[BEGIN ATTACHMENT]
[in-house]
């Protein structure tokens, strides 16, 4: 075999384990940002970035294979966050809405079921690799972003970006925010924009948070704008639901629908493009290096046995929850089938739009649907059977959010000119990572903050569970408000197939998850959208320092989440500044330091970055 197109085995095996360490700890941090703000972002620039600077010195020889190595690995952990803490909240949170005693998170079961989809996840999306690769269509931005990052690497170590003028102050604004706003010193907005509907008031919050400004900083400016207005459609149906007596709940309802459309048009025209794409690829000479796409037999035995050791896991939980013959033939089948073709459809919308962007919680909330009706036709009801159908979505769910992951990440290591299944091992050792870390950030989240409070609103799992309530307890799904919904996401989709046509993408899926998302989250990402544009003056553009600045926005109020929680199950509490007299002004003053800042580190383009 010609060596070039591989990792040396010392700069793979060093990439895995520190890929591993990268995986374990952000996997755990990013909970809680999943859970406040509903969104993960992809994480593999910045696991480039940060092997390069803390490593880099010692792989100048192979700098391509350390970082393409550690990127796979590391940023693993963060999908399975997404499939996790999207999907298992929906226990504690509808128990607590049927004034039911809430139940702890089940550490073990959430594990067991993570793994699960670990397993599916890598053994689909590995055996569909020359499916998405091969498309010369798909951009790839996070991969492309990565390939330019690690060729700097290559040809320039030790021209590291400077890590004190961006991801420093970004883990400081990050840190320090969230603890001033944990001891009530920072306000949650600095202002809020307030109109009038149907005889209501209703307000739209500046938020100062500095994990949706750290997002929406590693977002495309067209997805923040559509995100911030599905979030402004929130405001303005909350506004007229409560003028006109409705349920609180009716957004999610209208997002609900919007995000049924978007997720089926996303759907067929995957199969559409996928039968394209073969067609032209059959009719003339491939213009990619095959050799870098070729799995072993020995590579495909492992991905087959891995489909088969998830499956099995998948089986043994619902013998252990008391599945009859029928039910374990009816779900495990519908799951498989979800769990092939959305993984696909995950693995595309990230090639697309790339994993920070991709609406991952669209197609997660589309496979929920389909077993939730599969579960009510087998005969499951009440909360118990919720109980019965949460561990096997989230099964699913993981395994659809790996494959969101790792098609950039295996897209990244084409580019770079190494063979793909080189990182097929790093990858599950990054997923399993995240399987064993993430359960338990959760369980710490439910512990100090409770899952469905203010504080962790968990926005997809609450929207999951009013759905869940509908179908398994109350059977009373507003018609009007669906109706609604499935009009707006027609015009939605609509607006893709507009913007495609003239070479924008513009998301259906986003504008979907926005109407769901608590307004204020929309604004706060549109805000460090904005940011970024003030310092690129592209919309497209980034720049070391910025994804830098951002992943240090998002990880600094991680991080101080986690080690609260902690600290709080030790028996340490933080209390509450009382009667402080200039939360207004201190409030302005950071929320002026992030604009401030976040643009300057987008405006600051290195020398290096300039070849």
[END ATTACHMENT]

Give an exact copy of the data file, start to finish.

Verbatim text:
[in-house]
């Protein structure tokens, strides 16, 4: 075999384990940002970035294979966050809405079921690799972003970006925010924009948070704008639901629908493009290096046995929850089938739009649907059977959010000119990572903050569970408000197939998850959208320092989440500044330091970055 197109085995095996360490700890941090703000972002620039600077010195020889190595690995952990803490909240949170005693998170079961989809996840999306690769269509931005990052690497170590003028102050604004706003010193907005509907008031919050400004900083400016207005459609149906007596709940309802459309048009025209794409690829000479796409037999035995050791896991939980013959033939089948073709459809919308962007919680909330009706036709009801159908979505769910992951990440290591299944091992050792870390950030989240409070609103799992309530307890799904919904996401989709046509993408899926998302989250990402544009003056553009600045926005109020929680199950509490007299002004003053800042580190383009 010609060596070039591989990792040396010392700069793979060093990439895995520190890929591993990268995986374990952000996997755990990013909970809680999943859970406040509903969104993960992809994480593999910045696991480039940060092997390069803390490593880099010692792989100048192979700098391509350390970082393409550690990127796979590391940023693993963060999908399975997404499939996790999207999907298992929906226990504690509808128990607590049927004034039911809430139940702890089940550490073990959430594990067991993570793994699960670990397993599916890598053994689909590995055996569909020359499916998405091969498309010369798909951009790839996070991969492309990565390939330019690690060729700097290559040809320039030790021209590291400077890590004190961006991801420093970004883990400081990050840190320090969230603890001033944990001891009530920072306000949650600095202002809020307030109109009038149907005889209501209703307000739209500046938020100062500095994990949706750290997002929406590693977002495309067209997805923040559509995100911030599905979030402004929130405001303005909350506004007229409560003028006109409705349920609180009716957004999610209208997002609900919007995000049924978007997720089926996303759907067929995957199969559409996928039968394209073969067609032209059959009719003339491939213009990619095959050799870098070729799995072993020995590579495909492992991905087959891995489909088969998830499956099995998948089986043994619902013998252990008391599945009859029928039910374990009816779900495990519908799951498989979800769990092939959305993984696909995950693995595309990230090639697309790339994993920070991709609406991952669209197609997660589309496979929920389909077993939730599969579960009510087998005969499951009440909360118990919720109980019965949460561990096997989230099964699913993981395994659809790996494959969101790792098609950039295996897209990244084409580019770079190494063979793909080189990182097929790093990858599950990054997923399993995240399987064993993430359960338990959760369980710490439910512990100090409770899952469905203010504080962790968990926005997809609450929207999951009013759905869940509908179908398994109350059977009373507003018609009007669906109706609604499935009009707006027609015009939605609509607006893709507009913007495609003239070479924008513009998301259906986003504008979907926005109407769901608590307004204020929309604004706060549109805000460090904005940011970024003030310092690129592209919309497209980034720049070391910025994804830098951002992943240090998002990880600094991680991080101080986690080690609260902690600290709080030790028996340490933080209390509450009382009667402080200039939360207004201190409030302005950071929320002026992030604009401030976040643009300057987008405006600051290195020398290096300039070849």